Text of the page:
Inset of the eastern Arctic. The map was engraved by D'Anville's brother Hubert-François, who was commonly known as Gravelot and the cartouche by Thomas Major, an English engraver who spent the early years of his career in France.
The original cartography was based on maps from c.1713. It remained unchanged through it's various printings and states (as late as 1784) giving it a somewhat dated look as compared to other maps published of the area during the same time period.
Scull and Heap's map was originally published in Philadelphia in 1752 by Nicolas Scull. Scull was the first member of an American family to engage in cartography as a business. Apart from his map of Philadelphia, he is also well known for his general map of the province of Pennsylvania, the first of the province to be printed on the North American continent. As a guide, in the lower right hand quadrant there is placed a table of The Distances of particular Places, in this Map; from the Court Houfe. Take note of the entry Merion Meeting N.W. which is identified as being located at 7 miles and 5 furlongs (a surveyors furlong is equal to 660 feet in length). The table of distances below the cartouche has been deleted and new names and roads added. An English map displaying Philadelphia and surrounding area. The city proper is generalized into a street grid, while surrounding farms are labelled by family. A cannon battery resides just south of the city at the entrance of the shipping channel of the Delaware River.
This Revolutionary War map was based on the chart Joshua Fisher made of Delaware Bay in 1756. The Fisher map is considered an important map of the bay and river in the eighteenth century. Joshua Fisher's early chart of Delaware Bay from the Sea-Coast to Reedy-Island was published during the French & Indian War, and was immediately suppressed by the Assembly, fearing that its falling into enemy hands would make Philadelphia a target of the French navy. Identifies the ship channels from Cape May and Cape James up the Delaware River past Salem Mass. Wilmington, Newcastle, and Chester to the small town of Philadelphia, Pennsylvania. The accompanying text includes an article updating the British public on the war in the colonies. It shows the bay and beyond to Philadelphia complete with place names and the location of navigation hazards along the waterway. Locates Cape May, Turtle Gut Inlet, Cape James, Egg Island, Salem, and much more. Two distance scales and the direction rose with fleur-de-lis orients north to the right. A large discolouration permeates the majority of the map element.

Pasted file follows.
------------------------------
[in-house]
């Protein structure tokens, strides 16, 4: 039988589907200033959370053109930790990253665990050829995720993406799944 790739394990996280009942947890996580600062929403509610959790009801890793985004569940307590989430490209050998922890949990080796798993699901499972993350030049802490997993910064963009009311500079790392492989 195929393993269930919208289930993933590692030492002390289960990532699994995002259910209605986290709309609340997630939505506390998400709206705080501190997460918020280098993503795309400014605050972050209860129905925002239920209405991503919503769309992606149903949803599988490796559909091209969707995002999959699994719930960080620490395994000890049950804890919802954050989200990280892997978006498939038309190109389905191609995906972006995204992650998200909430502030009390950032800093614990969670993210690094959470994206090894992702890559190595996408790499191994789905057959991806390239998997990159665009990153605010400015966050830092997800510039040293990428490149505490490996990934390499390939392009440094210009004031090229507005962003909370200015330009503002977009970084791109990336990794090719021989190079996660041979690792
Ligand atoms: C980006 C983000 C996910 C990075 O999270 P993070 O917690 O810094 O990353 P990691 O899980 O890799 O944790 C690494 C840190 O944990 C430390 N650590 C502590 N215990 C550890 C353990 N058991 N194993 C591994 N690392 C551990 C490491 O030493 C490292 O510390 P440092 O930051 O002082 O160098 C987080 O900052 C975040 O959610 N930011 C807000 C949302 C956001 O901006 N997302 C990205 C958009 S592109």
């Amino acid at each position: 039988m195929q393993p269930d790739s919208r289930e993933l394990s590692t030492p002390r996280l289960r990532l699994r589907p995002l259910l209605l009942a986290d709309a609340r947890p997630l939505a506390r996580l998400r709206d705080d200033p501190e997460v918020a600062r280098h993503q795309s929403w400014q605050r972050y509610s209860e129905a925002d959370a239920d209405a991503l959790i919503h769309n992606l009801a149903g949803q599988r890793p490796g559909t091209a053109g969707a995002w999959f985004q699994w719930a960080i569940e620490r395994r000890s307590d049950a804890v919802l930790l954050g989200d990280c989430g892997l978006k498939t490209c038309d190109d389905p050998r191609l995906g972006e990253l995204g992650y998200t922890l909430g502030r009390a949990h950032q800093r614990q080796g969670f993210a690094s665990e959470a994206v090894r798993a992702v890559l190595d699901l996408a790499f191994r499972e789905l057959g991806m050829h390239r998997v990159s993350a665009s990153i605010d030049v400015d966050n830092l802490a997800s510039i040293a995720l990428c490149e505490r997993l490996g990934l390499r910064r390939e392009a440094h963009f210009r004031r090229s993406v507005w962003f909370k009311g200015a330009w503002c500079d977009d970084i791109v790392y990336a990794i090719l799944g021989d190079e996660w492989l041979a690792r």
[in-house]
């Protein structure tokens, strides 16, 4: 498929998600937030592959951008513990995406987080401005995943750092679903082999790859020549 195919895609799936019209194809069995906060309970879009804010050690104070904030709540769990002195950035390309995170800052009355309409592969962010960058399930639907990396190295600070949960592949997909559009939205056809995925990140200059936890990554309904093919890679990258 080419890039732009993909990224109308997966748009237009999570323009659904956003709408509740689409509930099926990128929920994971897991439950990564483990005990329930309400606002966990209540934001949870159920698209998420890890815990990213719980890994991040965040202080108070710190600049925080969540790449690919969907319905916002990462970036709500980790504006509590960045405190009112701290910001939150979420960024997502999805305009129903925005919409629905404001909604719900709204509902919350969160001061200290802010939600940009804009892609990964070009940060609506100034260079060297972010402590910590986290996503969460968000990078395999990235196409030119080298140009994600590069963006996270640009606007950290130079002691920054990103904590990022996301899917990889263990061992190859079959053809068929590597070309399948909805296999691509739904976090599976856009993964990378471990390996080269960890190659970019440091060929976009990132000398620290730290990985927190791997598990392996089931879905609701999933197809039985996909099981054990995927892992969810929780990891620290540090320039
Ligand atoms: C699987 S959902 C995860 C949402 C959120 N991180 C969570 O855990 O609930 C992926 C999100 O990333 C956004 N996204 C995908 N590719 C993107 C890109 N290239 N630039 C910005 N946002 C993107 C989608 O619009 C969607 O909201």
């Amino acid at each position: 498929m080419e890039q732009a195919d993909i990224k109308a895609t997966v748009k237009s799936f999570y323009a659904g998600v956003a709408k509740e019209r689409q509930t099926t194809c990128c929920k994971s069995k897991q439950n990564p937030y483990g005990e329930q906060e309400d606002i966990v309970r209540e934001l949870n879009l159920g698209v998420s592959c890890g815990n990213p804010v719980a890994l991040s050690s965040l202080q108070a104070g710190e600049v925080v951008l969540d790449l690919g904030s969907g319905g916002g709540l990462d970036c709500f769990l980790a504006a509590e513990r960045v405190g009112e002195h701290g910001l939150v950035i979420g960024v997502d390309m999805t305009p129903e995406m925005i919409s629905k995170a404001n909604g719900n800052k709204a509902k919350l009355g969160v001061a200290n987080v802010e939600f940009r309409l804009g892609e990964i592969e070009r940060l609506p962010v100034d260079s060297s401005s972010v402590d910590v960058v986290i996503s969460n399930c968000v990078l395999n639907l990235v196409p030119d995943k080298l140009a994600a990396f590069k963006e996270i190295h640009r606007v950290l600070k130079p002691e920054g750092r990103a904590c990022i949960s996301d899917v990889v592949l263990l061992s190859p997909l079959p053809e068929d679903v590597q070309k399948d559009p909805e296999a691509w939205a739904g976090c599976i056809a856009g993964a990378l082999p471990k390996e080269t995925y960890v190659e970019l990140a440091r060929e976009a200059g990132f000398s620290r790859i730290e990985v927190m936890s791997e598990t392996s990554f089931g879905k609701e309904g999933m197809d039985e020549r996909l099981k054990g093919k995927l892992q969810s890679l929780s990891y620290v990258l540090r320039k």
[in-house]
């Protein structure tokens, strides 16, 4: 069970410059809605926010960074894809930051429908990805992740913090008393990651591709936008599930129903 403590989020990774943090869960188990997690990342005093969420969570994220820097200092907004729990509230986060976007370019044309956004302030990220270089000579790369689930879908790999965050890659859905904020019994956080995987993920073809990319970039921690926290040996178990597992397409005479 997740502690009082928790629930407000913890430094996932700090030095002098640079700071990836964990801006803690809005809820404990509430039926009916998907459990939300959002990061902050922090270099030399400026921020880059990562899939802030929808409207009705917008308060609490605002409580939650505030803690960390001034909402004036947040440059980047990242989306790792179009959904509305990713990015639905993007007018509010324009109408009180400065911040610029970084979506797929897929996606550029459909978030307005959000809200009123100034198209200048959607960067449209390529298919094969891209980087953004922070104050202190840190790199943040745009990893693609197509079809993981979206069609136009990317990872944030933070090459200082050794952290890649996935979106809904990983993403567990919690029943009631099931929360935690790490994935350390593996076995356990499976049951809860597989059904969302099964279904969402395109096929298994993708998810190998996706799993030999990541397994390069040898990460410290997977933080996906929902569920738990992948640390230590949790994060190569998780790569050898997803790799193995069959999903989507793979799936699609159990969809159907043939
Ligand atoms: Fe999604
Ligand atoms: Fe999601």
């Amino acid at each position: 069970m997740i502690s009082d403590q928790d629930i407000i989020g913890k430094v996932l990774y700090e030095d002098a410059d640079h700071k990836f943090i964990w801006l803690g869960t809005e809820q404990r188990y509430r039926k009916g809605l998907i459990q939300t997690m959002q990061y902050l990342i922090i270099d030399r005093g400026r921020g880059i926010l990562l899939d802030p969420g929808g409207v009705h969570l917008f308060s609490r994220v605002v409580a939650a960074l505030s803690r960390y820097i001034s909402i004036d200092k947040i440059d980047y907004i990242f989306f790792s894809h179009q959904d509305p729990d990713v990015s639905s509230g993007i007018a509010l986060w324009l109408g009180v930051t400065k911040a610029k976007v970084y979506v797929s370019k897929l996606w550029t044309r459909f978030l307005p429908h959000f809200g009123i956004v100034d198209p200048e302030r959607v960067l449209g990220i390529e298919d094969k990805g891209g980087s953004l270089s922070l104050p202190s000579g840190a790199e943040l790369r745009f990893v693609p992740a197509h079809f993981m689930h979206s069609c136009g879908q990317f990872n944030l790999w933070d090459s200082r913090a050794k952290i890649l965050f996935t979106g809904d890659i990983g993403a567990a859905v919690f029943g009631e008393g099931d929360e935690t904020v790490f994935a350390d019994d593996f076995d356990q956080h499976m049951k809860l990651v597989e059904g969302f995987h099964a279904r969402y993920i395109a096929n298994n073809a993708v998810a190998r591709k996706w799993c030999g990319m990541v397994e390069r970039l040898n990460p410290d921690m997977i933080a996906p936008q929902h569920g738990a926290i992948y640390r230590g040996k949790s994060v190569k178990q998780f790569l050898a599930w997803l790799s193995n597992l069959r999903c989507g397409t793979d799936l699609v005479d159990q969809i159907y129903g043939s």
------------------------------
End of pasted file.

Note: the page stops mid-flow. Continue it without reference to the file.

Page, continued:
Covers from Maine to South Carolina and west to Lake Michigan. Relief shown pictorially. Title enclosed in simple double-lined box. A map of English colonies in America before the Revolutionary War. Some English names are present before they were later changed in favour of more nationalistic ones. Lake Michigan is considerably smaller in this map, and its connection to Lake Huron is more than 300 km to the north of where the map places it.
Covers New York and areas of New England, Pennsylvania, Maryland, Virginia, North and South Carolina, Georgia and other states reaching to the Mississippi River. Identifies Indian Nations. A map of British American Plantations extending from Boston in New England to Georgia, including all the black settlements in the provinces as far as the Mississippi. Elaborate cartouche depicting a monkey, slaves and child, native people, arrow embedded in a head.
According to Burden (230) this is the earliest map to show the correct north-south orientation of Lake Champlain and to represent Prince Edward Island accurately. It is considered one of the most important maps of the region of the early 17th century. It is interesting to note the different languages used: the cartouche is Latin, most place names are French and the cardinal points in the margin, Dutch.
This map was apparently copied from Morse's American Geography. However because there are no notes on the map and the north eastern boundary between the United States and British North America (specifically New Brunswick and Quebec) had been under negotiation at various times since 1783 we can't determine which edition of American Geography it was copied from. The topic of the north eastern boundary would have been of interest at this time as it was finally resolved in 1842.
There are several interesting notes on the founding of the various English settlements covered by the map. The accompanying magazine article points out that the purpose of the map is illustrate the "just" claims of Great Britain and the "encroachments" of the French.
It's interesting that a map purporting to show treaty boundaries shows no boundaries between the states, but it's clearly representative of the time the map was made; the very first instance of this map by John Purcell was drawn circa 1788.